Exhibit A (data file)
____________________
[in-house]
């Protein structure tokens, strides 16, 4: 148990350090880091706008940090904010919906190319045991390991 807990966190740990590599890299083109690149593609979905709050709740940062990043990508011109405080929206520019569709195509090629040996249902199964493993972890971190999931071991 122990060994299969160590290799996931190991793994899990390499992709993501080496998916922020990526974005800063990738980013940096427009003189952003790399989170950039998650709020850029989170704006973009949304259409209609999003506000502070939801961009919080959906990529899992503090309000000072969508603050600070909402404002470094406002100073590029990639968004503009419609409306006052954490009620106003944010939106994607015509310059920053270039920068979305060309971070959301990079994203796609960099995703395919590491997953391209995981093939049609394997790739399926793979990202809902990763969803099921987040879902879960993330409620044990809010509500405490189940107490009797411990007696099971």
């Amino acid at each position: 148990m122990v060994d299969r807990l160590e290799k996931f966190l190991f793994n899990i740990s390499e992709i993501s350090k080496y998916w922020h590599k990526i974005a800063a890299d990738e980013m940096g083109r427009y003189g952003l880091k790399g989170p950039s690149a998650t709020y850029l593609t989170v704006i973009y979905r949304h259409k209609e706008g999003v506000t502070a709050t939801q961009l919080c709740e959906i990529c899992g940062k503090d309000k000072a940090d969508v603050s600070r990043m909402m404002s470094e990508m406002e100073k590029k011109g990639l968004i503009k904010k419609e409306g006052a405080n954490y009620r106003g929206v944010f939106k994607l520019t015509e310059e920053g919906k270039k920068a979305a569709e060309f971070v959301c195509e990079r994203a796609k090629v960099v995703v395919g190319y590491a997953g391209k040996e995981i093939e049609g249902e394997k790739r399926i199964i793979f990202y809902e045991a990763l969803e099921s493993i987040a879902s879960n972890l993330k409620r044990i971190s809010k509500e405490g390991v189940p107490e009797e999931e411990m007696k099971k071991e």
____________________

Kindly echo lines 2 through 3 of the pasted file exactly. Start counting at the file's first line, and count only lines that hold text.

């Protein structure tokens, strides 16, 4: 148990350090880091706008940090904010919906190319045991390991 807990966190740990590599890299083109690149593609979905709050709740940062990043990508011109405080929206520019569709195509090629040996249902199964493993972890971190999931071991 122990060994299969160590290799996931190991793994899990390499992709993501080496998916922020990526974005800063990738980013940096427009003189952003790399989170950039998650709020850029989170704006973009949304259409209609999003506000502070939801961009919080959906990529899992503090309000000072969508603050600070909402404002470094406002100073590029990639968004503009419609409306006052954490009620106003944010939106994607015509310059920053270039920068979305060309971070959301990079994203796609960099995703395919590491997953391209995981093939049609394997790739399926793979990202809902990763969803099921987040879902879960993330409620044990809010509500405490189940107490009797411990007696099971």
């Amino acid at each position: 148990m122990v060994d299969r807990l160590e290799k996931f966190l190991f793994n899990i740990s390499e992709i993501s350090k080496y998916w922020h590599k990526i974005a800063a890299d990738e980013m940096g083109r427009y003189g952003l880091k790399g989170p950039s690149a998650t709020y850029l593609t989170v704006i973009y979905r949304h259409k209609e706008g999003v506000t502070a709050t939801q961009l919080c709740e959906i990529c899992g940062k503090d309000k000072a940090d969508v603050s600070r990043m909402m404002s470094e990508m406002e100073k590029k011109g990639l968004i503009k904010k419609e409306g006052a405080n954490y009620r106003g929206v944010f939106k994607l520019t015509e310059e920053g919906k270039k920068a979305a569709e060309f971070v959301c195509e990079r994203a796609k090629v960099v995703v395919g190319y590491a997953g391209k040996e995981i093939e049609g249902e394997k790739r399926i199964i793979f990202y809902e045991a990763l969803e099921s493993i987040a879902s879960n972890l993330k409620r044990i971190s809010k509500e405490g390991v189940p107490e009797e999931e411990m007696k099971k071991e």